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Re: Building crypto archives worldwide to foil US-built Berlin Walls
At 11:53 AM 12/8/98 +0200, Tim Griffiths wrote:
>> This brings to mind again a method of distribution that I've thought for
>> some time and has probably been discussed on this list before...
>> For (a trivial) example take the image of PGP zipped up for download.
>> Three different sites create a unique portion of that image for
>> themselves, for example, each site takes every third byte, and throw
>> in some additional obfuscation...It then is trivial to reconstruct
>> the desired image from the independent sources, while none of the
>> sources themselves can be subject to controls without having to go
>> down the rat hole of having to define what really constitutes the
>> restricted material...
>1. What is the point of the obfuscation? If it's not legal to do it
>openly, then it's certainly not legal to hide the fact your doing it.
>"The accused did it in such a way as to demonstrate that he was aware
>of it's illegality".
the point is not to hide anything; the point is to expand, arbitrarily (and
this was a trivial example), the f() that takes bits from a controllable
image to one that is not.
>2. By your example, you could also take a cruise missile apart, and
>ship each part separately. After all, none of it is actually a missile.
in a cruise missle, there will be certain parts -- e.g. the warhead
explosives? -- that are still identifiable as controlled. taking apart the
missle by n people where n is the number of 'parts' will result in some
subset of participants possessing components that implicate them in an
illegal act. this is simply not true of bits. What is the bit sequence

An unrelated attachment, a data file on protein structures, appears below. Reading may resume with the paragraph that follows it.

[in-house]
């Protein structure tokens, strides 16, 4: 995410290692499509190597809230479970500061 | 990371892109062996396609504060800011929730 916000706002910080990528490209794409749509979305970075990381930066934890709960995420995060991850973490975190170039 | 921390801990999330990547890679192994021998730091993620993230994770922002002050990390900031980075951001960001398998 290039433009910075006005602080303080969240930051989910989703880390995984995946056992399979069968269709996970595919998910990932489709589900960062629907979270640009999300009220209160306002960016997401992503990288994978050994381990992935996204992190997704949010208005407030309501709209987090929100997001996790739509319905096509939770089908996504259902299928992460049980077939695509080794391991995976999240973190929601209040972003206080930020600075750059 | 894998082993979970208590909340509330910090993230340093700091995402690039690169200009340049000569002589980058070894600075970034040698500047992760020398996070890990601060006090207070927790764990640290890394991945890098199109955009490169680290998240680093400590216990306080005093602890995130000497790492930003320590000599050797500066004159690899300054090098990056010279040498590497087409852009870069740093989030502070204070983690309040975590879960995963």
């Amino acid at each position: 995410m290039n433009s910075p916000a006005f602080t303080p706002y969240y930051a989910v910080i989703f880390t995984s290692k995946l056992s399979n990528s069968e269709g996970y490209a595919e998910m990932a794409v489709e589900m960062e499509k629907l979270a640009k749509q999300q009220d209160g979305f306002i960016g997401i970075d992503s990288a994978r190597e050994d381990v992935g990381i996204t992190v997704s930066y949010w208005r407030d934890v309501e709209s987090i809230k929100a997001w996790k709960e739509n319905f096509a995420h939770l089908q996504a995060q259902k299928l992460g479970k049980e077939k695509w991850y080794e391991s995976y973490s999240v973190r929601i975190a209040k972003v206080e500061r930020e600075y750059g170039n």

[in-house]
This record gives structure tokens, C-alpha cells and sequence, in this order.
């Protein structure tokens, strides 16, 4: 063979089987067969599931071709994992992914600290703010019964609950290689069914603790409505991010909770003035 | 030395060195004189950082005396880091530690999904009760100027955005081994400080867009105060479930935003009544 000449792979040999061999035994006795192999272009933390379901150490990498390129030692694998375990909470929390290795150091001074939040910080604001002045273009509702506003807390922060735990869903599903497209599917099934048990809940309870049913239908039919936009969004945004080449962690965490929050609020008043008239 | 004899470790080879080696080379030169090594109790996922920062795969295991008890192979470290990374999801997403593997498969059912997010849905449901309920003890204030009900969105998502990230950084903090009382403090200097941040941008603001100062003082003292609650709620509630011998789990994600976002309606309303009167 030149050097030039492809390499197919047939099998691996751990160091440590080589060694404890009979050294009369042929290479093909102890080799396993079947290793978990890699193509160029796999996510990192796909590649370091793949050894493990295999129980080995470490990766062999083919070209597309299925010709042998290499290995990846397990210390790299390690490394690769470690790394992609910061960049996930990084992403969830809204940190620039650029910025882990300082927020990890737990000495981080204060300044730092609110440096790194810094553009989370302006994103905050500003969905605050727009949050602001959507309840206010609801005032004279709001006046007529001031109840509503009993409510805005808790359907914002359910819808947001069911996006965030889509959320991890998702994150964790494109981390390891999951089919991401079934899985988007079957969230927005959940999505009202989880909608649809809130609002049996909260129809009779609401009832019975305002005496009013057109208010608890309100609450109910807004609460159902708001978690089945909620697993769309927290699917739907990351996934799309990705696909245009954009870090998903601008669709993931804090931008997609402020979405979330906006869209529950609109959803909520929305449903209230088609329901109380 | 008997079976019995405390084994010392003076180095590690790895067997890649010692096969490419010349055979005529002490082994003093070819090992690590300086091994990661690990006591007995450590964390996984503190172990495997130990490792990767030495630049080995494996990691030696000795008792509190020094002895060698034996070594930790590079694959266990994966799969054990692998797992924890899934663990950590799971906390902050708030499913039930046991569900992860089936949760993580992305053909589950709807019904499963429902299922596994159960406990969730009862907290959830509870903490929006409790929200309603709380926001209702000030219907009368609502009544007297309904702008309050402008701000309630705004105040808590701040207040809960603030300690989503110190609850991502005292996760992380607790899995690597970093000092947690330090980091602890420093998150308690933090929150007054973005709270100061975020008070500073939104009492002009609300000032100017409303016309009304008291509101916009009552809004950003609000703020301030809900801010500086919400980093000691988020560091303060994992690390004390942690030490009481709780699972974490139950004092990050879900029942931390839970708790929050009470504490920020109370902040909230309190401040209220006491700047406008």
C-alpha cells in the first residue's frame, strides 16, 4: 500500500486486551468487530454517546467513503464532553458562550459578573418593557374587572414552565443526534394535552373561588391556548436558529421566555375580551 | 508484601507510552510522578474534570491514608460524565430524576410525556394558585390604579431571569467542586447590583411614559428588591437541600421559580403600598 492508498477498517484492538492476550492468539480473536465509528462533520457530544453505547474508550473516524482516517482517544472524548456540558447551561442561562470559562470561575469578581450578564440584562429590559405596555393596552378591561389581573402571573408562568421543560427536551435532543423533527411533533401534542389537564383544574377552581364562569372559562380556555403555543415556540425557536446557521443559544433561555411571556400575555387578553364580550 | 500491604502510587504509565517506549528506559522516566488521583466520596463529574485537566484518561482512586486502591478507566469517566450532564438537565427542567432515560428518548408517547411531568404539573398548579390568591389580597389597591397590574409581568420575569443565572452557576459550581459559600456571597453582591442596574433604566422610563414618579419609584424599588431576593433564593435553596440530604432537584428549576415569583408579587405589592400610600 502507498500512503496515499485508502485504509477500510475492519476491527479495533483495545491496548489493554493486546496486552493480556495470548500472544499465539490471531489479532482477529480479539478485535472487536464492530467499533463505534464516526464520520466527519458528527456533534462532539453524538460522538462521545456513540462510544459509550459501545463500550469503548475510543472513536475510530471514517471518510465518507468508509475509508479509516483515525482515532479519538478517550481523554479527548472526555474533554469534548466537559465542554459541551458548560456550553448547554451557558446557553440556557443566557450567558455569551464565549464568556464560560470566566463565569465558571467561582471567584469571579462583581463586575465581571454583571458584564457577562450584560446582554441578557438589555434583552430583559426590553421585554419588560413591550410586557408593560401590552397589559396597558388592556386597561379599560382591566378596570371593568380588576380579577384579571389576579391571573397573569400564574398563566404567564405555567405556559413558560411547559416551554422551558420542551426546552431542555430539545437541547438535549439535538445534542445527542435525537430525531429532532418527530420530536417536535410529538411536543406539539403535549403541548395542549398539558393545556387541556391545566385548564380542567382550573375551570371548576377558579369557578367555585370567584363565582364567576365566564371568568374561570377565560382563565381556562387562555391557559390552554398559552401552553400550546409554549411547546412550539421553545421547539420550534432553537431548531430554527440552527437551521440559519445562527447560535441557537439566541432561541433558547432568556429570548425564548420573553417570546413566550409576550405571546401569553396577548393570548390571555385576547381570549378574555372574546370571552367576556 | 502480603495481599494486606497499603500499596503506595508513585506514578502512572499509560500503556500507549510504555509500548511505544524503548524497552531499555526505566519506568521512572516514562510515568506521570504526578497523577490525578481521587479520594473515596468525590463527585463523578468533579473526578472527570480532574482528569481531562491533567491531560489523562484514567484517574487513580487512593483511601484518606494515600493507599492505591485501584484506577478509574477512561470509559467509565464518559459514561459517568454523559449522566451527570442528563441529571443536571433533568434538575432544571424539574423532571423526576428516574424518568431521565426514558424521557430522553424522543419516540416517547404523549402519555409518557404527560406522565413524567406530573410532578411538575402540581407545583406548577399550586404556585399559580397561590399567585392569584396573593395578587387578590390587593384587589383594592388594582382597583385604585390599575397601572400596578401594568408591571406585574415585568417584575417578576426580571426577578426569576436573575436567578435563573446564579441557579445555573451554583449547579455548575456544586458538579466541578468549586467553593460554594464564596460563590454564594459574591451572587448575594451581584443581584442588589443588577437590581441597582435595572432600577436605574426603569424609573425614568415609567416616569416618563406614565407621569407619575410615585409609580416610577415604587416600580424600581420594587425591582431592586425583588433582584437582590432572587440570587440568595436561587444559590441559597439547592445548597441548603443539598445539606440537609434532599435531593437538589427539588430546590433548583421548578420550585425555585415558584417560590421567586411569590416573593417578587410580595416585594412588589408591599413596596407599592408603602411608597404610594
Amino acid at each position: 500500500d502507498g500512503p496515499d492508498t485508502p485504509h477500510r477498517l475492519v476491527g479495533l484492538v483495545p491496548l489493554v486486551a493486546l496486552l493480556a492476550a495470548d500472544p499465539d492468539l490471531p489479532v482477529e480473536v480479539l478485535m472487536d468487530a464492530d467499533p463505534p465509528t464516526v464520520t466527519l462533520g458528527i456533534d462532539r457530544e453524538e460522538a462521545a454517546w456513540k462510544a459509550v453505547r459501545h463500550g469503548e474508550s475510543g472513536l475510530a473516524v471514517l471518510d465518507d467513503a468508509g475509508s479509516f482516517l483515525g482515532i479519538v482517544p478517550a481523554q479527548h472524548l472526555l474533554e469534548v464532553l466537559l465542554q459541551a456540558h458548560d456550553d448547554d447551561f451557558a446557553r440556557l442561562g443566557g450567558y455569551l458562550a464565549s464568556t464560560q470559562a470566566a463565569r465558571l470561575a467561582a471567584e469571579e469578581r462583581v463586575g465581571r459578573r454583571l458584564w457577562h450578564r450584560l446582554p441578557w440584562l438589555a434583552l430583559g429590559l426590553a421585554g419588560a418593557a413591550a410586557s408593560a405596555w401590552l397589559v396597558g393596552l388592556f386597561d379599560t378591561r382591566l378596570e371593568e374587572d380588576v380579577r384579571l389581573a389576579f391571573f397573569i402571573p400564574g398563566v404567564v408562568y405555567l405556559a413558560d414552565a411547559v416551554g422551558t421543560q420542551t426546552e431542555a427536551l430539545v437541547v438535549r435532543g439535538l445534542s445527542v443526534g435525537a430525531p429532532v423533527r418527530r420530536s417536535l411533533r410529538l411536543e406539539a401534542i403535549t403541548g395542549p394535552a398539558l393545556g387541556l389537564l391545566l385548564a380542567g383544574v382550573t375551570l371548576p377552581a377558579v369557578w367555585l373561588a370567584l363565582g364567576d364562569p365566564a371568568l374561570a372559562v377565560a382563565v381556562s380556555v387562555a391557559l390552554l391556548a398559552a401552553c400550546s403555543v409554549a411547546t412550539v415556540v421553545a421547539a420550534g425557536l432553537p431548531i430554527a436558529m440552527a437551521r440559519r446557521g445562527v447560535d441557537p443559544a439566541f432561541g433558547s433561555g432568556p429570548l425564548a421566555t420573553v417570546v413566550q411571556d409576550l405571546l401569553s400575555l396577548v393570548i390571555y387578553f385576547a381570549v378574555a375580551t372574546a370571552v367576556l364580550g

that defines "munition"-ness? My point is that there is no hard point at
which that can be defined, when you start talking about mappings from a
controlled image to some other images which cannot be controlled.
>However I 'export' PGP from the US, I'm exporting it, even if I have a
>web site for each bit, 0 or 1 being determined by whether Clinton has
>a cigar or not in a posted picture.
You're just asserting the assumptions I am trying to examine, and this is
not helpful. You're also assuming a single participant, with
accountability. I am assuming multiple participants, and that they're
acting independently; let's expand this to say that one individual provides
the 'algorithm' for the mapping, and any other participants are free to
obtain their image out of band legally, and implement this algorithm on
some portion of the image, publishing the result. Whom do you arrest?
Where is the culpability?
If the algorithm defines that there be 256K subimages of the original, one
for each byte, say...can I be arrested for choosing to post f(byte
123,456)? Or do I get arrested for publishing f(byte 123,456) PLUS the
information that identifies this byte as corresponding to byte 123,456 in
the reconstruction of the original? I honestly don't know where this goes,
but to just make a blanket statement like you did doesn't really add anything.
>Yes, the law is inconsistent (let alone stupid). Not, I wouldn't want
>to try this and expect to be immune from prosecution.
>Tim Griffiths [email protected]
>Center for Submicron Research http://tim01.ex.ac.uk
>Weizmann Institute of Science (972)-8-934-2736
>Rehovot 76100 Israel
> 'I have sat and listened to the arguments of men,
> and I tell you they are shallow movements in space
> tied to reality only by the ego of their minds.' -DF